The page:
Sur ta lèvre pure, ô ma bien-aimée,
Telle aussi mon âme eut voulu mourir,
Du premier baiser qui l’a parfumée.
The dreamy setting of Coibri by Ernest Chausson telling of a hummingbird who sups too much love 'from the rosy cup' seemed to catch the languid mood on one of the warmest days we've enjoyed this summer. Expressively sung by tenor Phillip Keegan with sunlight flooding in the Large Room from the Georgian windows, the song was just one of the many highlights of a programme presented by pianist Billy O Brien. "A concert of summer classics that will wow you" was promised in the publicity and wow us they most certainly did in the nicely balanced programme featuring various permutations of five performers, all young professionals in the early stages of their careers. On violin was Siobhan Doyle and Marian Power. The cellist was Yseult Cooper-Stockdale. As well as Borodin, Schumann and Elgar, we also heard a premiere of a new work by Ben Hanlon who introduced the work in his self deprecating manner. His Piano Quartet no 1 was a series of four reflections taking inspiration from eclectic sources; Autumn leaves, the rhythms of politicians names and a gruesome painting of a Pictish Warrior. The writing was lively with much colourful interplay between the parts.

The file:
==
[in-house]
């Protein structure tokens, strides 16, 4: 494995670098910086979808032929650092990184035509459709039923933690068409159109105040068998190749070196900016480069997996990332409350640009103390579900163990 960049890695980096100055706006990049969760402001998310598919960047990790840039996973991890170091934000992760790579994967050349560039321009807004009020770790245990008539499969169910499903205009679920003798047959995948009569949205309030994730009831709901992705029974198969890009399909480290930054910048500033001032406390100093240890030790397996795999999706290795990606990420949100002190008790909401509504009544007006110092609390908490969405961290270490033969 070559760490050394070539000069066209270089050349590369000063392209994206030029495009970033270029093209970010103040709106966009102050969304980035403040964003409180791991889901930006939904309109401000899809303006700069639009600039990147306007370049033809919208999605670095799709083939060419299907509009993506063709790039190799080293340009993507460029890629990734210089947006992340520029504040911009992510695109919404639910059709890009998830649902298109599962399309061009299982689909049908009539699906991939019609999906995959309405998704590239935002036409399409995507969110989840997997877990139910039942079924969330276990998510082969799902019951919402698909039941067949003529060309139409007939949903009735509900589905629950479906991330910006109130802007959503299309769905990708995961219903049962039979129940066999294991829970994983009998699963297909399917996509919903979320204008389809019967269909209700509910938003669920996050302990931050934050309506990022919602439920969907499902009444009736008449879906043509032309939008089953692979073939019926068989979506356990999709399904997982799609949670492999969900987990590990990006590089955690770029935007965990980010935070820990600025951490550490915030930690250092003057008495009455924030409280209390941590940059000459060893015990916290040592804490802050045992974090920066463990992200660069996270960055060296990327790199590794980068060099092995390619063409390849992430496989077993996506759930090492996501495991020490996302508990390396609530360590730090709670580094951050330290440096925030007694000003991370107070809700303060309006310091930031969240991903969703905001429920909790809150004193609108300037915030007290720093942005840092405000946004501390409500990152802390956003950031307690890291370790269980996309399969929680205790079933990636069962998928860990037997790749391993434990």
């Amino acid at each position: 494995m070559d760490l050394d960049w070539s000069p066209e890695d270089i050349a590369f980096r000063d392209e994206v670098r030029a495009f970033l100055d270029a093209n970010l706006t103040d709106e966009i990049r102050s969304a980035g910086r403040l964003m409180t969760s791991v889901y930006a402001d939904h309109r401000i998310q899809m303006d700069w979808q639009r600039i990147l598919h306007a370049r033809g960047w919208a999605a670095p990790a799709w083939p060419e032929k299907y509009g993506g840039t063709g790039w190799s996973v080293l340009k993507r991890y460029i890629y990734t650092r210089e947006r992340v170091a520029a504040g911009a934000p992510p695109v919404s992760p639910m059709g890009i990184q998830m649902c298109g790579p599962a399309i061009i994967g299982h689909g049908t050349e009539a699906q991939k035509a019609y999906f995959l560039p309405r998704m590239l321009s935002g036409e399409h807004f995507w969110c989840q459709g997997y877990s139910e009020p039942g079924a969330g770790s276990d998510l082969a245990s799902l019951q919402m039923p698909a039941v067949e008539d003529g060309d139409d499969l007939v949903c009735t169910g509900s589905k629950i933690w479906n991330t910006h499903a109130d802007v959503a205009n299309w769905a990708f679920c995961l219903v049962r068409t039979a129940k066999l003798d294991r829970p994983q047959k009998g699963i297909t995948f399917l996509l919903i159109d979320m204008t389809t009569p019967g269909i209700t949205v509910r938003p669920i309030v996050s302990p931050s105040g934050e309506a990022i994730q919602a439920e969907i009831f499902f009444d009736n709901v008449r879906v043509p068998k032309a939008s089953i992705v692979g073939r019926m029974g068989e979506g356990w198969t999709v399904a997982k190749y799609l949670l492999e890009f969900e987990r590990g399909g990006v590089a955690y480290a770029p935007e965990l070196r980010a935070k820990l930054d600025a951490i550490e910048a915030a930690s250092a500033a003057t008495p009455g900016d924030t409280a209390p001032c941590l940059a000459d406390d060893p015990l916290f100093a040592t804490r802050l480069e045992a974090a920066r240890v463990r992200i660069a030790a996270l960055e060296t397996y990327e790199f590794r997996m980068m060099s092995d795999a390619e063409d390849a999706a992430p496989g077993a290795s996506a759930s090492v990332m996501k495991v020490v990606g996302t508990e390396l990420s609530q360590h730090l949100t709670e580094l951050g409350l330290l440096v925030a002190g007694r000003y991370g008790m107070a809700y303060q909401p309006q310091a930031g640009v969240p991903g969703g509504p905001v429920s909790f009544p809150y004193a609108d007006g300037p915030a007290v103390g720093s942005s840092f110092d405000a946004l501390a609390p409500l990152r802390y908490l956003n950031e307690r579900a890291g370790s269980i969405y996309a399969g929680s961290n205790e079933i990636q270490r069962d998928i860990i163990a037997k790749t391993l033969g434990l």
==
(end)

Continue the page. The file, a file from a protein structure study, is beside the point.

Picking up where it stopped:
An encore of Gardel's Por Una Cabeza brought the audience to their feet but that was not the end of the proceedings. Aside from the excellent musicianship displayed, the evening was extraordinary on another front. It was packed with more than 200 patrons and many under the age 30. Not since Joanna McGregor performed here have I seen a full house for a classical music programme. When the music stopped, another soundscape kicked in. The sound of buzz of conversation resonated in the room for a long time as the audience which included many family and friends of the musicians lingered to chat, take some snaps and generally savour the magic. Bravo Billy and Friends and Ben Hanlon. It was marvellous!.